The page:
Applying for Social Security Disability Insurance (SSDI) is a complicated process. In order to qualify, an applicant may need to provide evidence of many things, including past exams and evaluations, medications, diagnoses and physicians’ opinions. One question that often comes up is whether a past or present addiction can affect the benefits determination.
Is the addiction a contributing factor?
The Social Security Administration (SSA) can deny an applicant SSDI benefits based on the past or present use of drugs or alcohol, but this isn’t always the case. It depends on the relationship between the disability and the drugs or alcohol.
The SSA will perform a drug and alcohol determination, primarily asking the following question – how much does the addiction affect the existence of the disability? Fundamentally, what the SSA wants to know is if the disability would still exist if the applicant stopped using the drugs or alcohol.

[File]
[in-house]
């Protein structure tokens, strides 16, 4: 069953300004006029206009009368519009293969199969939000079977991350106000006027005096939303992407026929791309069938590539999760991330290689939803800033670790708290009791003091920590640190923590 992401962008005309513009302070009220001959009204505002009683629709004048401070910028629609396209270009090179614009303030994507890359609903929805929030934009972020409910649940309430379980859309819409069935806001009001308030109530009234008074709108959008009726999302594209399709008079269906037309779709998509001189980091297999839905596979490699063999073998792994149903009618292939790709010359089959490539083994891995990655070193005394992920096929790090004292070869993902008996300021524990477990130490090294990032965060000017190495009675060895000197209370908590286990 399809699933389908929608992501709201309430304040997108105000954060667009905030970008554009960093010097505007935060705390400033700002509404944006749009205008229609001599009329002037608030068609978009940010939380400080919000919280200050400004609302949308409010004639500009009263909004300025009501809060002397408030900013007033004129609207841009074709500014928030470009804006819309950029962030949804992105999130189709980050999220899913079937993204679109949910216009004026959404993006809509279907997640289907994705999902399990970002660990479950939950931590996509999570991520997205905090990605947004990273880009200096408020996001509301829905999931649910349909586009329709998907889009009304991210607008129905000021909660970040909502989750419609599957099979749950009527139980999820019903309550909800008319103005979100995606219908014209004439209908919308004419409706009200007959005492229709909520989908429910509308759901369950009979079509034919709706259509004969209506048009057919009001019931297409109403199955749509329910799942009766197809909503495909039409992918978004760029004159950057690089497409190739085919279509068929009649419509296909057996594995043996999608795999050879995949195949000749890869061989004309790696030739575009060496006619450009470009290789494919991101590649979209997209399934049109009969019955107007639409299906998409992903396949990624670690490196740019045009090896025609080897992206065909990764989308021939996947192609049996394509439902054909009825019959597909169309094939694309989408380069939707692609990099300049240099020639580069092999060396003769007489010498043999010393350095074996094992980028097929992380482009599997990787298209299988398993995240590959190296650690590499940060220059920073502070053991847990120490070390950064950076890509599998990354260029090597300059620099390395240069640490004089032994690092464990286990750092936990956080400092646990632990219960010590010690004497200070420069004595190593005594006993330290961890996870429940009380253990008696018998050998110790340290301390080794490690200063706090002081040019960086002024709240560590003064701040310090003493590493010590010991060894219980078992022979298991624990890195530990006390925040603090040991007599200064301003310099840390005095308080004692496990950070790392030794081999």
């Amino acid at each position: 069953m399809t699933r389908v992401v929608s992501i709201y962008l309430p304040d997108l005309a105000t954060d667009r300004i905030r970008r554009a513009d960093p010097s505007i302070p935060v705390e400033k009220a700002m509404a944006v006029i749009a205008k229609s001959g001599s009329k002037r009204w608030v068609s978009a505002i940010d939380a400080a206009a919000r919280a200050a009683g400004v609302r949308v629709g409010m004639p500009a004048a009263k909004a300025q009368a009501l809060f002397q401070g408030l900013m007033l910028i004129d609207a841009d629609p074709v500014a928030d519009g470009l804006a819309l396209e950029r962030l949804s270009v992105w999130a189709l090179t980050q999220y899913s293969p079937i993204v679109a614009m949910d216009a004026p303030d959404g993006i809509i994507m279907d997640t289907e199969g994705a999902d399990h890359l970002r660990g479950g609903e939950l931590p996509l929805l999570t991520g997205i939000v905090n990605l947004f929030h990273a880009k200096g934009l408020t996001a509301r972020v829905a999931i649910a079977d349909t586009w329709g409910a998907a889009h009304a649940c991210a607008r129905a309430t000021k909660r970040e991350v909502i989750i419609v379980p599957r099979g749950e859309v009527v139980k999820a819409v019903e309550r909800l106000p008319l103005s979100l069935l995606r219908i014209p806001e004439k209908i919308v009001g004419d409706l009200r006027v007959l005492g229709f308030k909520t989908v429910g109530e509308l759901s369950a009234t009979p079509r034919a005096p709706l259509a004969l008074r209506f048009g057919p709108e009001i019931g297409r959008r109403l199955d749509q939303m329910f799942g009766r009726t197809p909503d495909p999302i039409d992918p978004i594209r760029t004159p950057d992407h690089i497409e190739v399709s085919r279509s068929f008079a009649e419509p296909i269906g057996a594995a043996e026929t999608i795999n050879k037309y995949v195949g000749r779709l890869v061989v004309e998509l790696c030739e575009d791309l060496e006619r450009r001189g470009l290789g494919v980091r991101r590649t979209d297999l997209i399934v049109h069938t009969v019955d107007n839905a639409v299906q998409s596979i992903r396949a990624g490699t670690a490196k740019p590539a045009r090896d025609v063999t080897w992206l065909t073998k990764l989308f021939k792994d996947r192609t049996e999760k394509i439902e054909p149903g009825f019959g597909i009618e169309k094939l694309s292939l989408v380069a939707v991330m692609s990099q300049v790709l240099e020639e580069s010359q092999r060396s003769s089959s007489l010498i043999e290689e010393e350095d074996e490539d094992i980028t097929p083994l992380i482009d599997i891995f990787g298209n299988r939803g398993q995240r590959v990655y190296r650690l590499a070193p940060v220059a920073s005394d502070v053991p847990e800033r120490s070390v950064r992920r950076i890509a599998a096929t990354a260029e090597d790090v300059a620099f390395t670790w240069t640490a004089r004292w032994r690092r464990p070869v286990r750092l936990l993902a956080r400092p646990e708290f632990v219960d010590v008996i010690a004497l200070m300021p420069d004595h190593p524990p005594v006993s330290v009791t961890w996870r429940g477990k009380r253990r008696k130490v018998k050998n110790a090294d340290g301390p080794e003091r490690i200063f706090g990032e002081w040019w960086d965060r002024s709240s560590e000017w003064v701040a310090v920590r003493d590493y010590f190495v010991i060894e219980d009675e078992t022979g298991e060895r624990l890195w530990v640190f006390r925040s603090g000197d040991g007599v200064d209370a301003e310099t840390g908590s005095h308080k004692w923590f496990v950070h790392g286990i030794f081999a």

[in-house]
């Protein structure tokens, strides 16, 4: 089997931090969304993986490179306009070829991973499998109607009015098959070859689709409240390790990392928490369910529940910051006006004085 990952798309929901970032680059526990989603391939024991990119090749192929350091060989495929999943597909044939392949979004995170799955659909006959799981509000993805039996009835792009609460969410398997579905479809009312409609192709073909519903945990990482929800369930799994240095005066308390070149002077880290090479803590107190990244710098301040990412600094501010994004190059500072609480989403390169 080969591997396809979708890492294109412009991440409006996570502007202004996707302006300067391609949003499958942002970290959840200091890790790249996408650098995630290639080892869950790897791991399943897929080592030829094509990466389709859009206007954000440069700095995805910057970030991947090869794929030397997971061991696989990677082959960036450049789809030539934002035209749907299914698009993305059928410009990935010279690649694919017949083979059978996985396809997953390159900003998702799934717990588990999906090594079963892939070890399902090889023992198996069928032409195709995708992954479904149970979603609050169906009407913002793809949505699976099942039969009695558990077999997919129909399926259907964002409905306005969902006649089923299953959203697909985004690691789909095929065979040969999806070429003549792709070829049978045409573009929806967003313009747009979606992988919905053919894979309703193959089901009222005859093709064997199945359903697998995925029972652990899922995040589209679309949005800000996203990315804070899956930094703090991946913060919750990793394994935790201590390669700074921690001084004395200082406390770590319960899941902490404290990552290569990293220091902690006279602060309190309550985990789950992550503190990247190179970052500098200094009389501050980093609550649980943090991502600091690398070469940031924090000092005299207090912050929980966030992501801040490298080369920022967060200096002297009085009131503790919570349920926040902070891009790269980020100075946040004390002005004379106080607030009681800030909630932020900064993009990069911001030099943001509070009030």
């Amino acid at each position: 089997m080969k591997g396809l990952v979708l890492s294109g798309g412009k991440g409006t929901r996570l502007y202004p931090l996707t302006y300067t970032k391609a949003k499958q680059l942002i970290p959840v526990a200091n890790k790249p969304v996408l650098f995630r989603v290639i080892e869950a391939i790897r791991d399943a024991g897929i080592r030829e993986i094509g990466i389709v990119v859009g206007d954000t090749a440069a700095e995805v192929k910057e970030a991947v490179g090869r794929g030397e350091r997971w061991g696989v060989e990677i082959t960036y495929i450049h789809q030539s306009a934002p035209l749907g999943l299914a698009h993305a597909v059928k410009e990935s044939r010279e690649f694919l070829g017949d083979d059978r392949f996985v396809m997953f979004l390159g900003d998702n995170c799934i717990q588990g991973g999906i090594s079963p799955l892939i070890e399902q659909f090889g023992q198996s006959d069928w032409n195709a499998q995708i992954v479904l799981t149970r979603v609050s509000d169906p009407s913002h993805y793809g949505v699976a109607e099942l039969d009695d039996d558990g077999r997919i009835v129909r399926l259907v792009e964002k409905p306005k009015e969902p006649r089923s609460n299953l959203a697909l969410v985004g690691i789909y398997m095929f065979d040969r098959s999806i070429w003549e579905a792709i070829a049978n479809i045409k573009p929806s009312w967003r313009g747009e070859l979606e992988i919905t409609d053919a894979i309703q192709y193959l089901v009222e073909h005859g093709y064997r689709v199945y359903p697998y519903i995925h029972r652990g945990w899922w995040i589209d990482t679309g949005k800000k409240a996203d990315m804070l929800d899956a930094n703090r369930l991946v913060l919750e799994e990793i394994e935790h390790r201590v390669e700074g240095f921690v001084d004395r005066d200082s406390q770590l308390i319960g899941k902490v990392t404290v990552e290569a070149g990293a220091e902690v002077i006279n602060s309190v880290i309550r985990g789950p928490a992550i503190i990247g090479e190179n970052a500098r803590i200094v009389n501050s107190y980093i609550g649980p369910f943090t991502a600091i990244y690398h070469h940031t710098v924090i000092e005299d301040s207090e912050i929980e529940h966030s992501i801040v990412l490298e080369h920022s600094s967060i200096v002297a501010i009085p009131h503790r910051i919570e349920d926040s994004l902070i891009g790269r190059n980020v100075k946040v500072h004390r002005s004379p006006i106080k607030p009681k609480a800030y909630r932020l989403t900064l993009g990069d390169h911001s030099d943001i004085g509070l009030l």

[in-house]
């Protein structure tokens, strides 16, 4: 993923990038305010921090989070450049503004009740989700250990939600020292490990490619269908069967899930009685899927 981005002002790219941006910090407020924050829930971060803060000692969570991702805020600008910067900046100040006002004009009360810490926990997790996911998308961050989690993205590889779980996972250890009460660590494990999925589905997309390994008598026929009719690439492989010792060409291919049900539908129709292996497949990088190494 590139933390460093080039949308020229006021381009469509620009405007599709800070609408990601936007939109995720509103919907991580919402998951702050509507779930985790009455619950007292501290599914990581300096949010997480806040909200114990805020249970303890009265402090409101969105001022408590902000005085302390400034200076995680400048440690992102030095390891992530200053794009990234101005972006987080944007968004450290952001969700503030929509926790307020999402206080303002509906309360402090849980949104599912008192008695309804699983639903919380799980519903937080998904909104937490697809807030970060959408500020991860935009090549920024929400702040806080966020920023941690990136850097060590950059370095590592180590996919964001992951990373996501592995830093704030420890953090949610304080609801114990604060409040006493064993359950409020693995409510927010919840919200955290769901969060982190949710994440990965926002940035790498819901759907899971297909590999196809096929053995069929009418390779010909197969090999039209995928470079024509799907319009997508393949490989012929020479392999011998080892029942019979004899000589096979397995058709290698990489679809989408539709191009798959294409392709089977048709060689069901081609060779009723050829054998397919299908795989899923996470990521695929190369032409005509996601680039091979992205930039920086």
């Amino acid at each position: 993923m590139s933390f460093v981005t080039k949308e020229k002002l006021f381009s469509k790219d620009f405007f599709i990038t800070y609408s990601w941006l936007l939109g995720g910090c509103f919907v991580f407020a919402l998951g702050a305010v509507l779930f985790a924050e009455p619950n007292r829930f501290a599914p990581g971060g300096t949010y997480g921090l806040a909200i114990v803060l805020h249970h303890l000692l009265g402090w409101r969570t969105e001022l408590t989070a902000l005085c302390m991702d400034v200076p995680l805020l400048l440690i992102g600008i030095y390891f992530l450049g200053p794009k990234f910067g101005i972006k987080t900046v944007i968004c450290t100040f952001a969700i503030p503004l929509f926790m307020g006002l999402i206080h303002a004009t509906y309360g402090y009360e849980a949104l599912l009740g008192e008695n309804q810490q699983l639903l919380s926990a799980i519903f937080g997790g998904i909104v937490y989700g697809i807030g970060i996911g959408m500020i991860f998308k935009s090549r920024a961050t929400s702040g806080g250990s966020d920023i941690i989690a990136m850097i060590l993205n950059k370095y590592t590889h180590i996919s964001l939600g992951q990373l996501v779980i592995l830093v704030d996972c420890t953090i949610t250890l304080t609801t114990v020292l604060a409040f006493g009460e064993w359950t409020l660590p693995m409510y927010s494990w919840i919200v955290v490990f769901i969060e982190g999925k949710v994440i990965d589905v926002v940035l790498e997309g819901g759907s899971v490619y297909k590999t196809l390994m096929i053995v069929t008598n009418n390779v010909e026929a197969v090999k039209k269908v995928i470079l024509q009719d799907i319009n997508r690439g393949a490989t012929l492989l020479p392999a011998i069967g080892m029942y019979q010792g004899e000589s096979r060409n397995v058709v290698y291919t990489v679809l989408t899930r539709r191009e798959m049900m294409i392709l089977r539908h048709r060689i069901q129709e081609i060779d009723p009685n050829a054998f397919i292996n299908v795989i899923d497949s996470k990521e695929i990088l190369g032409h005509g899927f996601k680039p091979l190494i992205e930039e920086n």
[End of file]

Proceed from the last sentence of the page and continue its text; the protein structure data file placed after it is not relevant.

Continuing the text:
If the SSA determines the applicant would no longer fit their requirements for being disabled, in the absence of the drugs or alcohol, they will likely deny benefits. However, if they conclude the applicant would still be disabled, even without the drugs or alcohol, they will grant benefits.
The fact that alcohol or drugs actually caused the disability does not necessarily mean the applicant will be denied benefits. This is different from what the SSA is asking. For example, if an applicant drank alcohol for years, which damaged their liver, the liver damage could form the basis for disability benefits. If the damage was extensive and they would still be disabled even if they stopped drinking immediately, the SSA could conclude that alcohol is not a contributing factor for the purpose of granting benefits.